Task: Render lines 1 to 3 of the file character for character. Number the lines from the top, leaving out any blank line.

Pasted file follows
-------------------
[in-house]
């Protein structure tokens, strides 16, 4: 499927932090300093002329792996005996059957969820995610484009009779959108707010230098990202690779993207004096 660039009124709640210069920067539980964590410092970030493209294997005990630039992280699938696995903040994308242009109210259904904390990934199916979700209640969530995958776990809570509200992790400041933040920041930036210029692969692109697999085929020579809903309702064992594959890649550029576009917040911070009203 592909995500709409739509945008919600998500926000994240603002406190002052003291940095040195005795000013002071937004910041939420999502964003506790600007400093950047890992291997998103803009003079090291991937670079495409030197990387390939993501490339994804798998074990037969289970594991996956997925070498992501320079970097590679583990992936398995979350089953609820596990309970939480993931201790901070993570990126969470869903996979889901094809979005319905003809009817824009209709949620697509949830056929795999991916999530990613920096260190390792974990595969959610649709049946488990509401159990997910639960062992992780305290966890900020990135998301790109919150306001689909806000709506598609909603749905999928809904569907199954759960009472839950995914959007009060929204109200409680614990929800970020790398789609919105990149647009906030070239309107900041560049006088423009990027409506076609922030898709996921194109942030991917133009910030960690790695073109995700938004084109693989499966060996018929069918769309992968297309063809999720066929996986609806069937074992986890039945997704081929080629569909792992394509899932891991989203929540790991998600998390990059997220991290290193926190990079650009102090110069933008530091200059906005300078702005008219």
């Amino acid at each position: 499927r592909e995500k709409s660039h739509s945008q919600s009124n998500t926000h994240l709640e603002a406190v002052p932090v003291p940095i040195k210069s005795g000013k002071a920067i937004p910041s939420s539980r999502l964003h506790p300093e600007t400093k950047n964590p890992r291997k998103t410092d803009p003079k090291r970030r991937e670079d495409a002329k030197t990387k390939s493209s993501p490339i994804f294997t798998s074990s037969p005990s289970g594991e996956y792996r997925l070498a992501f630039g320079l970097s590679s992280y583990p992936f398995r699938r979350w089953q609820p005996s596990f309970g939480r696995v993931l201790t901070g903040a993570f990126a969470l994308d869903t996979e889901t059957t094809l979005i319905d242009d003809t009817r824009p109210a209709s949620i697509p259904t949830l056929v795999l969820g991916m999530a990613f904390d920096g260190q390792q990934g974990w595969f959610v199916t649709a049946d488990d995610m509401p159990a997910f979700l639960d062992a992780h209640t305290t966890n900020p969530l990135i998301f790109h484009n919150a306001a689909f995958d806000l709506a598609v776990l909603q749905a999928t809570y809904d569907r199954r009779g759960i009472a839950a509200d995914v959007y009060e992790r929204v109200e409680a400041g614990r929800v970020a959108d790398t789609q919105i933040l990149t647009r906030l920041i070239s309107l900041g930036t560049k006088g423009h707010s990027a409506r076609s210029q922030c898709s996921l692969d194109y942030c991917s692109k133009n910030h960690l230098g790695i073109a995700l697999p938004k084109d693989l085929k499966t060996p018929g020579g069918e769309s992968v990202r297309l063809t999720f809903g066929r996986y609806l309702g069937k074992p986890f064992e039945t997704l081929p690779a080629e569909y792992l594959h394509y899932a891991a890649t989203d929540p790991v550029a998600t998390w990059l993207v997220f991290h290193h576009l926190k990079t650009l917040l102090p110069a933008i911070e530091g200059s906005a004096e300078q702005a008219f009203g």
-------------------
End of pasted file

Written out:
[in-house]
């Protein structure tokens, strides 16, 4: 499927932090300093002329792996005996059957969820995610484009009779959108707010230098990202690779993207004096 660039009124709640210069920067539980964590410092970030493209294997005990630039992280699938696995903040994308242009109210259904904390990934199916979700209640969530995958776990809570509200992790400041933040920041930036210029692969692109697999085929020579809903309702064992594959890649550029576009917040911070009203 592909995500709409739509945008919600998500926000994240603002406190002052003291940095040195005795000013002071937004910041939420999502964003506790600007400093950047890992291997998103803009003079090291991937670079495409030197990387390939993501490339994804798998074990037969289970594991996956997925070498992501320079970097590679583990992936398995979350089953609820596990309970939480993931201790901070993570990126969470869903996979889901094809979005319905003809009817824009209709949620697509949830056929795999991916999530990613920096260190390792974990595969959610649709049946488990509401159990997910639960062992992780305290966890900020990135998301790109919150306001689909806000709506598609909603749905999928809904569907199954759960009472839950995914959007009060929204109200409680614990929800970020790398789609919105990149647009906030070239309107900041560049006088423009990027409506076609922030898709996921194109942030991917133009910030960690790695073109995700938004084109693989499966060996018929069918769309992968297309063809999720066929996986609806069937074992986890039945997704081929080629569909792992394509899932891991989203929540790991998600998390990059997220991290290193926190990079650009102090110069933008530091200059906005300078702005008219």
């Amino acid at each position: 499927r592909e995500k709409s660039h739509s945008q919600s009124n998500t926000h994240l709640e603002a406190v002052p932090v003291p940095i040195k210069s005795g000013k002071a920067i937004p910041s939420s539980r999502l964003h506790p300093e600007t400093k950047n964590p890992r291997k998103t410092d803009p003079k090291r970030r991937e670079d495409a002329k030197t990387k390939s493209s993501p490339i994804f294997t798998s074990s037969p005990s289970g594991e996956y792996r997925l070498a992501f630039g320079l970097s590679s992280y583990p992936f398995r699938r979350w089953q609820p005996s596990f309970g939480r696995v993931l201790t901070g903040a993570f990126a969470l994308d869903t996979e889901t059957t094809l979005i319905d242009d003809t009817r824009p109210a209709s949620i697509p259904t949830l056929v795999l969820g991916m999530a990613f904390d920096g260190q390792q990934g974990w595969f959610v199916t649709a049946d488990d995610m509401p159990a997910f979700l639960d062992a992780h209640t305290t966890n900020p969530l990135i998301f790109h484009n919150a306001a689909f995958d806000l709506a598609v776990l909603q749905a999928t809570y809904d569907r199954r009779g759960i009472a839950a509200d995914v959007y009060e992790r929204v109200e409680a400041g614990r929800v970020a959108d790398t789609q919105i933040l990149t647009r906030l920041i070239s309107l900041g930036t560049k006088g423009h707010s990027a409506r076609s210029q922030c898709s996921l692969d194109y942030c991917s692109k133009n910030h960690l230098g790695i073109a995700l697999p938004k084109d693989l085929k499966t060996p018929g020579g069918e769309s992968v990202r297309l063809t999720f809903g066929r996986y609806l309702g069937k074992p986890f064992e039945t997704l081929p690779a080629e569909y792992l594959h394509y899932a891991a890649t989203d929540p790991v550029a998600t998390w990059l993207v997220f991290h290193h576009l926190k990079t650009l917040l102090p110069a933008i911070e530091g200059s906005a004096e300078q702005a008219f009203g």